“No paint. The surface is clear gloss-coat, over an electrically sensitive pigment. The onboard computer has two dozen preprogrammed color schemes. Right now, it’s dark blue and black, with the bat-logo on the hood and doors.”
“Cool, very cool.”
Nightwing turned back to smile at him. “You should see the ground effects. They retract for civilian-mode and drop down to within an inch of the ground to mute the road noise.”
The car plunged into darkness for the last straight run to the exit, then burst through the opening and out onto a seldom-used country highway. Blue lenses kept the headlights’ glow to a minimum as they cruised toward Gotham City.
Three blocks from the crime scene, Bruce let Nightwing and Robin out. They took to the rooftops as the alternate Batmobile underwent a change. By the time Bruce arrived at the intersection of Levitz and Schwartz, he was driving a bright red Ferrari whose high beams nearly blinded a couple of officers before they realized the car was supposed to be there. As Bruce got out of the car, another car pulled in behind him. The engine coughed to a stop as the door was flung open. The man who stepped out paused to look around as he closed the door. He nodded his approval of the way the scene was secured before trotting over to catch up with Bruce.
“Commissioner,” said the millionaire, “I didn’t expect to see you here.”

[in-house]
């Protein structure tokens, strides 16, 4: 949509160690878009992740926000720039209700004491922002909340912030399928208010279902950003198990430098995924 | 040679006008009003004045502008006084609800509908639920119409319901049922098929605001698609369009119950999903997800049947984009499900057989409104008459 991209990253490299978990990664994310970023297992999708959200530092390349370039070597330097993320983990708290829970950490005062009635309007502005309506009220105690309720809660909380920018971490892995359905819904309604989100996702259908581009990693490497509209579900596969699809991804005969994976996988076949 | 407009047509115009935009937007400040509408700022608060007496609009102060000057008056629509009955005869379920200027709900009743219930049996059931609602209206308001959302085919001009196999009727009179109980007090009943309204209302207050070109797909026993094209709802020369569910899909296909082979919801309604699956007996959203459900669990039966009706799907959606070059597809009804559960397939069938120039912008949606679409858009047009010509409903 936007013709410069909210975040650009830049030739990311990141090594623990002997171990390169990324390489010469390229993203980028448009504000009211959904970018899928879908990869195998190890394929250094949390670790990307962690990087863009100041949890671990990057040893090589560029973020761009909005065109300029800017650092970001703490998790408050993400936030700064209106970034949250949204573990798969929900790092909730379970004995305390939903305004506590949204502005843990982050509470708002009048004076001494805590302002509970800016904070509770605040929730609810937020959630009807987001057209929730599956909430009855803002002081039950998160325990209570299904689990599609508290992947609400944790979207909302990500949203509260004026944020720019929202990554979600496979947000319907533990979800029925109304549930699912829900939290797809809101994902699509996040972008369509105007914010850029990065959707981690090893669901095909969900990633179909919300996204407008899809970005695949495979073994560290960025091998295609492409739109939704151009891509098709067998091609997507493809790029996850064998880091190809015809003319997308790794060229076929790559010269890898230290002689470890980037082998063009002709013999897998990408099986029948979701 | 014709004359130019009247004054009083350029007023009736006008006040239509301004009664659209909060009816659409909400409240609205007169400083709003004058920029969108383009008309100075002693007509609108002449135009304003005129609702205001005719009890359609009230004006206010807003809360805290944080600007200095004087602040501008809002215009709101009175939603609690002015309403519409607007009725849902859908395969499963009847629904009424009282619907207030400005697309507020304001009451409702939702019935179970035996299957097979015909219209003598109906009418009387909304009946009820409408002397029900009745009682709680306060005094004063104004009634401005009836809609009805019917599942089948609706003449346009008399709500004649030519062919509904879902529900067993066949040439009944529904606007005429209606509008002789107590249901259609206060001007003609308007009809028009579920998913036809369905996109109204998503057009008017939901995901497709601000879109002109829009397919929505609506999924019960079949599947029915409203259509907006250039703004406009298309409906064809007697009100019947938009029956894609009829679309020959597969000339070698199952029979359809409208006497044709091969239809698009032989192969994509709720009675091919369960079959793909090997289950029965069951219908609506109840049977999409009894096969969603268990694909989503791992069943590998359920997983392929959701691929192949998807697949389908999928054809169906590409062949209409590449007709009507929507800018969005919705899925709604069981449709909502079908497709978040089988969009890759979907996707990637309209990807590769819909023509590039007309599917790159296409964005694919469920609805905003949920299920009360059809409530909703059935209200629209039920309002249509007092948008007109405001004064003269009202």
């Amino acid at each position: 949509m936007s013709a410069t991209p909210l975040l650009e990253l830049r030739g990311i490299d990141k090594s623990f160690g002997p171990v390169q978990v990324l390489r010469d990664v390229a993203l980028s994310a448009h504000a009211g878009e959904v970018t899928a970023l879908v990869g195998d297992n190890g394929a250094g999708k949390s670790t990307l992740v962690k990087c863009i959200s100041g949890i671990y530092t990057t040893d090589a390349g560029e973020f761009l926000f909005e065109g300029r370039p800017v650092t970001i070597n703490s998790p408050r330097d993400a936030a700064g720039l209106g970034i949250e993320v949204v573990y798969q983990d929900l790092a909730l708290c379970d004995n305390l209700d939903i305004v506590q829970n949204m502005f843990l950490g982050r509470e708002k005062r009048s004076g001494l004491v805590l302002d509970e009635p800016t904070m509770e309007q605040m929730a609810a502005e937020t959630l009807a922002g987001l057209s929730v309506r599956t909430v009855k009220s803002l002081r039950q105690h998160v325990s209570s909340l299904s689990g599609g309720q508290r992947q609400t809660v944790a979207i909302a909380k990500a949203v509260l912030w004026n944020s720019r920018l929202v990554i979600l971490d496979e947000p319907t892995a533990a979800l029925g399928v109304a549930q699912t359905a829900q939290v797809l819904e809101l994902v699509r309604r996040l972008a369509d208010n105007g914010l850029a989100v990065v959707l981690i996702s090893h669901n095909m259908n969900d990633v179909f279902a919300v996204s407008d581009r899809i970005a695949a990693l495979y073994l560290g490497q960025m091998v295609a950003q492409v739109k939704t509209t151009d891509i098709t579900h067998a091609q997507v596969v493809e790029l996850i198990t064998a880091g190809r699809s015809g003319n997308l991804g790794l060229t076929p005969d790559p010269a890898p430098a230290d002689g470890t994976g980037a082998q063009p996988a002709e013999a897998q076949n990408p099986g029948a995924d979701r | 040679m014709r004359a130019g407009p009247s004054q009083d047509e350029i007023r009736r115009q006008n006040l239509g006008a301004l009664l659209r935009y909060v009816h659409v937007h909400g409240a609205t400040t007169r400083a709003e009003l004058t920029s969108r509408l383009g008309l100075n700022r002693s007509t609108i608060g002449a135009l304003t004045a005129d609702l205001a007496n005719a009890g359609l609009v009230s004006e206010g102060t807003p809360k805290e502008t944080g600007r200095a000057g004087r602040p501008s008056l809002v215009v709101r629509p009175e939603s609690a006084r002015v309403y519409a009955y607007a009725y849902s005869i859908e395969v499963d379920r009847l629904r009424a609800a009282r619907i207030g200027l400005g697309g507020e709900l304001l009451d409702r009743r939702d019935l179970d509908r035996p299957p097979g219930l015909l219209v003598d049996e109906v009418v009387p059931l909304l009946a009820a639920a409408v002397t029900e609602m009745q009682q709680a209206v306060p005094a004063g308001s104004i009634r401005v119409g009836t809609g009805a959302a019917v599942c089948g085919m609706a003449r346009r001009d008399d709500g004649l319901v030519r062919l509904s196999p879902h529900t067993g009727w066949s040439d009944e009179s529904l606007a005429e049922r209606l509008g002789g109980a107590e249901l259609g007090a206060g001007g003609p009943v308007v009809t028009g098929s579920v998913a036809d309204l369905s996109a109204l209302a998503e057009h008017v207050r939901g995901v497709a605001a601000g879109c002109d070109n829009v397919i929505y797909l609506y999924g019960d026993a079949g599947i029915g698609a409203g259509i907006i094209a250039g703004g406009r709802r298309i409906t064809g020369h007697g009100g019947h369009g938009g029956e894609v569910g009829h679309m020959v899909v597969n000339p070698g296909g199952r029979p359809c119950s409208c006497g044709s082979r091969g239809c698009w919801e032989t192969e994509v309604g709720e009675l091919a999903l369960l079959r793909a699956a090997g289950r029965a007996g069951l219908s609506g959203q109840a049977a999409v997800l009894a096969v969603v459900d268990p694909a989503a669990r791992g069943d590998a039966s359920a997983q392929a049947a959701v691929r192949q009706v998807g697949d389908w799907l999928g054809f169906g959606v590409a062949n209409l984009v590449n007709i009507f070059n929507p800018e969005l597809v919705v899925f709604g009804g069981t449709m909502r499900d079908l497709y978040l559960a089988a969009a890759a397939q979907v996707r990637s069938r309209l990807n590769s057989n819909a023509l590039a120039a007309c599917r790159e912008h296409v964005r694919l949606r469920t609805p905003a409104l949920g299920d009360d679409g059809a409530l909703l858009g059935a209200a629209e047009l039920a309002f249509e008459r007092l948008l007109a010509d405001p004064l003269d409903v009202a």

“Hell, Bruce, Alfred is a friend of mine, too, you know.” Commissioner James W. Gordon took the hand offered by his old friend. “I had to make sure he was being treated properly.”
“I trust your people, Jim,” replied Bruce as they walked over to where a knot of officers and paramedics stood around the open door of a police cruiser.
“I’m glad to hear that, Mr. Wayne. Still, one shouldn’t be surprised that the Commissioner gets personally involved when an associate of one of Gotham’s elite is attacked.” The speaker was a woman in the uniform of the Gotham City Police Department. She was young, probably just a few years out of the academy, thought Bruce — attractive, dark-skinned, raven-black hair, dark eyes. Bruce recognized the voice.
“Officer Montoya, I presume?” he asked, offering his hand.
“That’s correct, Mr. Wayne. Your man is in the car, there. A little groggy, but otherwise fine.”
“I’m glad to hear that. May I speak to–” Bruce was cut off by the arrival of two costumed figures. The taller one wore a dark blue body suit with a golden cowling that hung over his shoulders and covered the upper part of his chest. The black mask that covered half of his face was vaguely bat-shaped. The other smaller figure wore a red tunic over green tights, with a golden cape and hood that obscured most of his face. Under the hood, a dark wraparound mask concealed his features from closer inspection.
“Robin, Nightwing. I’m glad you came,” said the Commissioner. “We have a multiple kidnapping on our hands, it appears.”
“Yes, I tried contacting each of those whom Alfred was taking home. None of them made it,” said Bruce.
“I sent officers to check their residences as well,” added Montoya. “Mr. Wayne, perhaps you would like to check on your butler while I speak with our costumed friends here?”
“Of course, Officer.” As Bruce moved toward the cruiser, Gordon watched his officer engage the costumed crime-fighters in an animated description of what had apparently happened.
“Thank heavens you are here, sir! I was afraid they might have gone after you at the Manor after finding that you weren’t in the car!” Alfred Pennyworth tried to stand, but one of the paramedics held his arm and kept him in a seated position.
“No, there’s been no sign of anything like that, old friend. Now, tell me, what happened?”